Nutrition for Pregnant Mothers

Posted by Adele Henderson on

pregnant mothers

To help enjoy a healthy, happy pregnancy, good nutrition is a vital part of your life as a mother-to-be.

As well as ensuring your changing body stays in great condition, sensible nutrition is also an important factor in your baby’s health.

To support your developing baby as it grows, your body needs some nutrients in higher than usual doses. These include iron, iodine and folate.

A Varied Diet Is A Great Foundation

If your daily diet includes healthy servings of the five food groups, it is a great foundation for good nutritional health but when you’re pregnant, it’s important to realise that your body needs more nutrients. For many women, this can be easily added through use of quality nutritional supplements.

Before taking any supplements, consult your doctor and always be sure to support your supplement usage with a wide variety of good-for-you fresh fruits and vegetables.

More Grains for a Healthy Pregnancy

When you’re pregnant, increasing your intake of cereals and grains to around 8 serves a day can help your body with extra folate. Choosing mostly wholegrains and high-fibre options is best for both you and your baby.

Drinking plenty of water is also important. Remember, even if you had good drinking habits before your pregnancy, the changing demands of your pregnant body mean that you need to add an extra 750ml-1000ml of fluids each day. A glass or 2 of Oz Farm Pregnancy Formula is ideal!

Eating For Two?

Although your grandmother might advise you about the importance of eating for two, this type of thinking is out-of-date and not good for your peak nutritional needs throughout your pregnancy. Instead of just eating more, it’s about eating slightly differently (and a little more) to ensure your body gets the added measures of nutrients it needs to support your developing baby.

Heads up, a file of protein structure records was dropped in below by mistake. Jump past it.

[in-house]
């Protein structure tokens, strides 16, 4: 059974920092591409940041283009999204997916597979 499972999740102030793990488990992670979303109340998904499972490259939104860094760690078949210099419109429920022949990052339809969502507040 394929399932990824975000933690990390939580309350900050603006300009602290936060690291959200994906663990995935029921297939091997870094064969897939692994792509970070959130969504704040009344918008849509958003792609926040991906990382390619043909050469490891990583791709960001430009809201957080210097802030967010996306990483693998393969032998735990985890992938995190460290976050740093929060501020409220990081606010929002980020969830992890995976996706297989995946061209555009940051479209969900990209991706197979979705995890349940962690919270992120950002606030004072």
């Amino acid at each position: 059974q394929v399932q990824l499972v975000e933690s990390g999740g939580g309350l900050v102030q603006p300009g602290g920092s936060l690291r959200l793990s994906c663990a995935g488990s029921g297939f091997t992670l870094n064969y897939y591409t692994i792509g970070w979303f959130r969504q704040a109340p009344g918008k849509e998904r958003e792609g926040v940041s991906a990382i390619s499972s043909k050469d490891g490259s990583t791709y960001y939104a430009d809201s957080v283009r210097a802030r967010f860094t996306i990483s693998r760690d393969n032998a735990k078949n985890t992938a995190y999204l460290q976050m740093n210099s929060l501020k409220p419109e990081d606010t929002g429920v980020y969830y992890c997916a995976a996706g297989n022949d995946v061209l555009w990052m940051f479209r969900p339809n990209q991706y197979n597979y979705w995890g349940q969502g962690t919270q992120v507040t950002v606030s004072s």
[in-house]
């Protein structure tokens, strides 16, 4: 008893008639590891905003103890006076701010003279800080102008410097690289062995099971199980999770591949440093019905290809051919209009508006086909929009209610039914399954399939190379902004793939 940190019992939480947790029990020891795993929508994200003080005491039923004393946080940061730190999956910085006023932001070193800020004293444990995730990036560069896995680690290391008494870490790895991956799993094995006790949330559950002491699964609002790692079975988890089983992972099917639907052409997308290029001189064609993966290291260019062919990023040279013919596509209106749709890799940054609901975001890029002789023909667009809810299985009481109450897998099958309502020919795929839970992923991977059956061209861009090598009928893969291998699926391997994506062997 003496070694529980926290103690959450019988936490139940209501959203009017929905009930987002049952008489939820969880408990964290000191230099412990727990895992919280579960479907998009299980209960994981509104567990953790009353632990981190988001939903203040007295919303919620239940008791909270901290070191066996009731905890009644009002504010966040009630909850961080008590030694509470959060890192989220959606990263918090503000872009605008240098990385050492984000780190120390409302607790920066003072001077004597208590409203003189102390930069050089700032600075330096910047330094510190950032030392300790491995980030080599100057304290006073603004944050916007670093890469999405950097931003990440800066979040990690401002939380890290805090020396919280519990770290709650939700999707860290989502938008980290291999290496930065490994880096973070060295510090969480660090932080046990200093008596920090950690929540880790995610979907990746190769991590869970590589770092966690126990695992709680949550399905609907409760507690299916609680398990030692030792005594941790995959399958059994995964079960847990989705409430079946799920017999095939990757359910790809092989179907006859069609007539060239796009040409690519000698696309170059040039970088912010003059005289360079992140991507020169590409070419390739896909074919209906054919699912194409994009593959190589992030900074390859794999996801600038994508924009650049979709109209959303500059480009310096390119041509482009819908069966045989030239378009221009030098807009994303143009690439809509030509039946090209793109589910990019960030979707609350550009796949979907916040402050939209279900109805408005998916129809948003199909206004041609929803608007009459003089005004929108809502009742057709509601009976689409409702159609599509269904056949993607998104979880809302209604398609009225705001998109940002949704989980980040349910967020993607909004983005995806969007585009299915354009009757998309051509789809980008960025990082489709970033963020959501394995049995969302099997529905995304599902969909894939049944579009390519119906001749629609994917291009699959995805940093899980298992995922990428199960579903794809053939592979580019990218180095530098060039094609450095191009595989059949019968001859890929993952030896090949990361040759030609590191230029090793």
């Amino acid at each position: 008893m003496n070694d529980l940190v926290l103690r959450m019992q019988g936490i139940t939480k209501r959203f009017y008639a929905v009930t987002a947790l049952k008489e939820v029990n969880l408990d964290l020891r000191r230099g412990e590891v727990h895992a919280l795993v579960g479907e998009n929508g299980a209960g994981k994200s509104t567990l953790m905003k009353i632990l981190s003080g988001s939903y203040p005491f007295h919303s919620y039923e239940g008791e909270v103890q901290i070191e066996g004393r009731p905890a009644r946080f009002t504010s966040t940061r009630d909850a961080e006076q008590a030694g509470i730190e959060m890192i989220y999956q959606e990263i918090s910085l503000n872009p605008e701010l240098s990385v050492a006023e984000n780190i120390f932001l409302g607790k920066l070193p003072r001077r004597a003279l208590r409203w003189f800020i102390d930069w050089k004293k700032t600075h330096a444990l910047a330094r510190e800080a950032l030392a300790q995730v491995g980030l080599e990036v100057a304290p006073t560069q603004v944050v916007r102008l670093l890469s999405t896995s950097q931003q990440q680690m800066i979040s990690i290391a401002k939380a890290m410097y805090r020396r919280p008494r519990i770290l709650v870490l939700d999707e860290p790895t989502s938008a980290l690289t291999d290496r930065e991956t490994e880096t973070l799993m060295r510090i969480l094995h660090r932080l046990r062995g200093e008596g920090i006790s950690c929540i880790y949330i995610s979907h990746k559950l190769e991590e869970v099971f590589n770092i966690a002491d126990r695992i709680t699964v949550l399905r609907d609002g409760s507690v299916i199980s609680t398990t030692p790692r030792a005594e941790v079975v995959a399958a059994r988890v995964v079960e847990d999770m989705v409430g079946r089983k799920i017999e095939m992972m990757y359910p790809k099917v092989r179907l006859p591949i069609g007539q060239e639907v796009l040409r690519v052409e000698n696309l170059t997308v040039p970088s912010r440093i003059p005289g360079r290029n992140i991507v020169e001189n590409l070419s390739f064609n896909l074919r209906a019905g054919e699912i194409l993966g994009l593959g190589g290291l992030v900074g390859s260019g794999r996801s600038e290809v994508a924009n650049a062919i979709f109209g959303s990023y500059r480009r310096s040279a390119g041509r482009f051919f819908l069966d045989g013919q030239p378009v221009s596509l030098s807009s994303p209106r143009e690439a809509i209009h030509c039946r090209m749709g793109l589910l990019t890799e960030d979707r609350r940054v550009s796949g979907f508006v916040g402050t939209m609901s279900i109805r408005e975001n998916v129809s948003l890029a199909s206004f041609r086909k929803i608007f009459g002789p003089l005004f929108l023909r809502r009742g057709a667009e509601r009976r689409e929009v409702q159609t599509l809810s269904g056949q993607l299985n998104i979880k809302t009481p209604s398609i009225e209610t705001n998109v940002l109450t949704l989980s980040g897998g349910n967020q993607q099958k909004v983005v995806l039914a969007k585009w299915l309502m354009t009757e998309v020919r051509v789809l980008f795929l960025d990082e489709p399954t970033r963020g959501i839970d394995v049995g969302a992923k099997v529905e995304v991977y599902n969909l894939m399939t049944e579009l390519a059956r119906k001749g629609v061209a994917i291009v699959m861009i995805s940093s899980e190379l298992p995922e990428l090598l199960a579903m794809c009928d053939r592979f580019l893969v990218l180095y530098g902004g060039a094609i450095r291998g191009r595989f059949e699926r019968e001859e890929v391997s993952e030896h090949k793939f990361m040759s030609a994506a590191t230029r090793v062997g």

Stages of Pregnancy

During your first trimester, your kilojoule intake should actually be about the same as what it was before you were pregnant so you really don’t need extra food – but you do need be more aware than ever about the quality of the food you choose to put in your body.

During the second and third trimester of your pregnancy, your body’s energy needs will increase. This is a great time to add extra servings of some nutrients, through your diet or by adding supplements, to help your body provide the safe, nutrient-rich environment your baby needs to grow and thrive.

Important Nutrients for Pregnancy

Folic acid (folate)

This B-group vitamin is found in a variety of foods. Folate helps protect against neural tube defects in the developing foetus and it is most important in the very early stages of pregnancy – and also even before conception.

If you are planning a pregnancy, and during the first trimester of your pregnancy, taking folic acid with a minimum of 400 micrograms of folic acid is recommended, in addition to including folate-rich foods, such as asparagus, broccoli, bran flakes, oranges, wheatgerm, parsley, peas and hazelnuts in your diet.

Although liver has a high folate level, its high vitamin A content means it is not suitable for women who are pregnant or planning a pregnancy.


Pregnant women should eat iron-rich foods every day, such as meat, seafood, green leafy vegetables, lentils and dried beans.

It’s recommended that pregnant women have a daily intake of 27mg of iron per day (9mg more than women who aren’t pregnant).

Deficiency in iron is very common for pregnant Australian women and can be helped with additional supplements. Definitely consult with your doctor first because too much iron can be harmful.

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